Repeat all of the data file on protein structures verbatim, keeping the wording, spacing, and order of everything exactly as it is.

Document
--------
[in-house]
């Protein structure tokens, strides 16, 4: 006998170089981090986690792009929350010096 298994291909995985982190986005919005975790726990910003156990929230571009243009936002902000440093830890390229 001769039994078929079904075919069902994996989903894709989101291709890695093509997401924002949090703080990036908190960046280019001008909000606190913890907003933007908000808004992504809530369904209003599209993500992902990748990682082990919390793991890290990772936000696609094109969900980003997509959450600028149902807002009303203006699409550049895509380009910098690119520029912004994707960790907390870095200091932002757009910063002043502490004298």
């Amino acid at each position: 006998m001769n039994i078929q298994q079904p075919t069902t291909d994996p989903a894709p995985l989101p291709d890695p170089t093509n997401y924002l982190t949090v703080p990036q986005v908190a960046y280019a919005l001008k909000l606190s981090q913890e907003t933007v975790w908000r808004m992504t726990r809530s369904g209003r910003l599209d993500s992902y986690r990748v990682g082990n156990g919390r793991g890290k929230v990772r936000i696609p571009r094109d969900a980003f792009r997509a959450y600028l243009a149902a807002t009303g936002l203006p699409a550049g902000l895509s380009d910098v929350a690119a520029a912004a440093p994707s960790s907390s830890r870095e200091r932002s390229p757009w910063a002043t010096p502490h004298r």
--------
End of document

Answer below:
[in-house]
């Protein structure tokens, strides 16, 4: 006998170089981090986690792009929350010096 298994291909995985982190986005919005975790726990910003156990929230571009243009936002902000440093830890390229 001769039994078929079904075919069902994996989903894709989101291709890695093509997401924002949090703080990036908190960046280019001008909000606190913890907003933007908000808004992504809530369904209003599209993500992902990748990682082990919390793991890290990772936000696609094109969900980003997509959450600028149902807002009303203006699409550049895509380009910098690119520029912004994707960790907390870095200091932002757009910063002043502490004298």
């Amino acid at each position: 006998m001769n039994i078929q298994q079904p075919t069902t291909d994996p989903a894709p995985l989101p291709d890695p170089t093509n997401y924002l982190t949090v703080p990036q986005v908190a960046y280019a919005l001008k909000l606190s981090q913890e907003t933007v975790w908000r808004m992504t726990r809530s369904g209003r910003l599209d993500s992902y986690r990748v990682g082990n156990g919390r793991g890290k929230v990772r936000i696609p571009r094109d969900a980003f792009r997509a959450y600028l243009a149902a807002t009303g936002l203006p699409a550049g902000l895509s380009d910098v929350a690119a520029a912004a440093p994707s960790s907390s830890r870095e200091r932002s390229p757009w910063a002043t010096p502490h004298r």